Tips for dealing with jet lag on your Hawaii Vacation

Hawaii Aloha Travel > Podcast > Tips for dealing with jet lag on your Hawaii Vacation

For today’s topic we’re going to discuss jet lag, how to deal with it, and acclamation to Hawaii Time during your Hawaii Vacation. We asked our Facebook fans if they get jet lagged when traveling to Hawaii and what we discovered was that the jet lag experienced in Hawaii is much less than the jet lag experienced once you’re back home. Which makes sense. When flying to Hawaii, you’re traveling west, which means you gain time. For example, in the spring and summer months of California, if you travel to Hawaii you will gain three extra hours. In the fall and wintertime, yDealing wiht Jet Lag when yuou gain two hours in Hawaii, due to daylight savings time. Each state varies dependent on its time difference, but regardless, Hawaii Time is earlier than the mainland.

But when folks travel back home, it is much harder to acclimate to the time change than when they initially came to Hawaii. This is because you are now traveling in reverse, and you lose time, as opposed to gain it. Which means you lose sleeping hours, therefore, are much more tired. All we can say to this is, at least you got some good sleep and extra daylight hours while you were in Hawaii! Also, plan ahead for this jet lag. You can do this by getting on a (flexible) sleep schedule a couple days prior to your departure home. Make sure the kids are in bed at a reasonable hour, and try to sleep a solid 8 hours. This will prep your body for the transition back to the mainland.

Our Facebook fans also talked about the jet lag they experience in Hawaii, because realistically, you will experience it. But for most people, the jet lag came in the form of waking up early while on vacation (even though vacations are supposed to mean sleeping in!). Most travelers will wake up anywhere between 2:00am and 5:00am Hawaii time, because their bodies still regulate based on mainland time. 4:00am in Hawaii is really 7:00am in California during this time of year, which means many people will be waking up in Hawaii before the sun comes up. So for those early risers, you’ll probably be hitting the beach and your daily activities around 8:00am, because you will have already spent a solid three hours hanging out at the hotel already. However, a good advantage to this jet lag is that you’ll beat the crowds and the traffic when you get going early, and it’s a great way to fit in a lot of exploring in one day. Get an early start on your beach day, touring, shopping, or other adventures and be ahead of the rest of the vacationers. Also, another tip: hiking is best in the mornings because you don’t deal with the high noon heat- trust us when we say it gets hot when you’re exercising in the daytime!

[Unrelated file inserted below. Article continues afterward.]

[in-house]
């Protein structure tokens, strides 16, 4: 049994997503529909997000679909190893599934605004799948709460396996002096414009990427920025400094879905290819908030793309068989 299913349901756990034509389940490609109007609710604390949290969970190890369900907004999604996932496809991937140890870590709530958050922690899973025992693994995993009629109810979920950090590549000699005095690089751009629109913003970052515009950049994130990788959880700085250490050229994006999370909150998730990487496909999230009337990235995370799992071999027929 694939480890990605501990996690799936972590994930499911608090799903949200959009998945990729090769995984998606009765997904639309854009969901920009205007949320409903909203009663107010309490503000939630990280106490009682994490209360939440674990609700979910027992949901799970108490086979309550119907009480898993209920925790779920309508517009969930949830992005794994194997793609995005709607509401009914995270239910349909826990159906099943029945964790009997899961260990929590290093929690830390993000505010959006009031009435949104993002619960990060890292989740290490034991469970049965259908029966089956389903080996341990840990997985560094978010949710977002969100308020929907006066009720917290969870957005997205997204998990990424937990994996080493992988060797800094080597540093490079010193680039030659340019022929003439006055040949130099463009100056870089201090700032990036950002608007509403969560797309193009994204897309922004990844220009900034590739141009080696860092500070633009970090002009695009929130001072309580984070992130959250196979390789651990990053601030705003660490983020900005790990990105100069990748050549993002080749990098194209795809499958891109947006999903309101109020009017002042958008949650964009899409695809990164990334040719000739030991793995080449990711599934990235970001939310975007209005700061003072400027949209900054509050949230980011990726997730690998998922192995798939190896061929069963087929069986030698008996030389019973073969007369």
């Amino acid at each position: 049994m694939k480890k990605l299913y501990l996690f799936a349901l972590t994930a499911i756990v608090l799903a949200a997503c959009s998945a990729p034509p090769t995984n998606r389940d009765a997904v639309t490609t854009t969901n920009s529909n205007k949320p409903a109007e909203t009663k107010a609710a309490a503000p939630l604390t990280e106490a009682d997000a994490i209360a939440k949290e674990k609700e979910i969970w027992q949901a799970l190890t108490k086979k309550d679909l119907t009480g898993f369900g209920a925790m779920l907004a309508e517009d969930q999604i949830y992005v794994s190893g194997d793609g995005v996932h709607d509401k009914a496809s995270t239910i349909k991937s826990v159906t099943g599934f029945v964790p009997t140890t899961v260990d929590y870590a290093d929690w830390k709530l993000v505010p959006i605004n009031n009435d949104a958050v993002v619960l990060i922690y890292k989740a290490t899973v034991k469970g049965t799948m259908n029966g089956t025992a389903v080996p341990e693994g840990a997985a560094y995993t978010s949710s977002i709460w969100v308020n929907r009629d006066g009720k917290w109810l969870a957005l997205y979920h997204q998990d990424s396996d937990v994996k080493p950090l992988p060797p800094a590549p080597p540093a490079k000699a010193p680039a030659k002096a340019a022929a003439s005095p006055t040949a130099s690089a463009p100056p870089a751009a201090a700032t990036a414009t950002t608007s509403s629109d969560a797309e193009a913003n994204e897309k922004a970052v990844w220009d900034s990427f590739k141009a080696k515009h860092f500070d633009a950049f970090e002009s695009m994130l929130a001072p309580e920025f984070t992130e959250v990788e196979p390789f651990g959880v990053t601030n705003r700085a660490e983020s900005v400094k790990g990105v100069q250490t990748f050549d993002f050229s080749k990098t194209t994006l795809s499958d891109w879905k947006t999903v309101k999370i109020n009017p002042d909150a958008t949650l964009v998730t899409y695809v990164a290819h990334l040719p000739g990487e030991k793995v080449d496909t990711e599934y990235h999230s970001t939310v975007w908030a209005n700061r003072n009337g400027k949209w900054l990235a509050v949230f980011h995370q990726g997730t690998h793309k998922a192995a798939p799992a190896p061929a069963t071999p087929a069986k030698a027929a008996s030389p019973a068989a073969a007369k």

For those who may be traveling to Hawaii from a further distance away (the east coast), or are more affected by jet lag, we recommend taking a day or two to acclimate, once you’ve reached the islands. You have your whole vacation ahead of you, so there is no need to overbook yourself during your first couple days or tire yourself out. Depending on what time you fly into Hawaii, we suggest taking it easy. Allow yourself a nap on the couch or the beach, don’t schedule any exhaustive activities (such as hiking or shopping), and let yourself settle into the new surroundings. Take it easy with a book, cocktail hour, or unpacking, and don’t worry about maximizing the first day or two. Also, getting acclimated can also mean adjusting to the weather, and this takes a day or two as well.

Most people step off the plane and think the humidity in Hawaii is almost unbearable. But give yourself a few days in the tropical air with the trade winds blowing and you’ll feel the idealness of the weather in no time. You wouldn’t expect this, but we also recommend packing a light sweater for those evenings when the winds are blowing from the north, because it tends to get a bit cool. Also, restaurants AC their indoor areas to the max, and many people get chilly when dining indoors, which is another good reason to bring a light sweater.

What I’ve experienced the most as far as Hawaii jet lag goes is, most people are tired after they arrive simply because traveling is exhausting. Also, the next day or two after the traveling, I feel people are mostly tired mid way through the day and in the evening. If this is the case for you, then I would plan to take a catnap during the day, so you can feel rested for the evening’s events. Ease yourself into the vacation; don’t try to cram a ton of things into the first couple days. Be aware of the fact that your body will need adjustment and don’t get upset if you feel tired at odd hours. This is your vacation; you’re supposed to get plenty of relaxation anyways!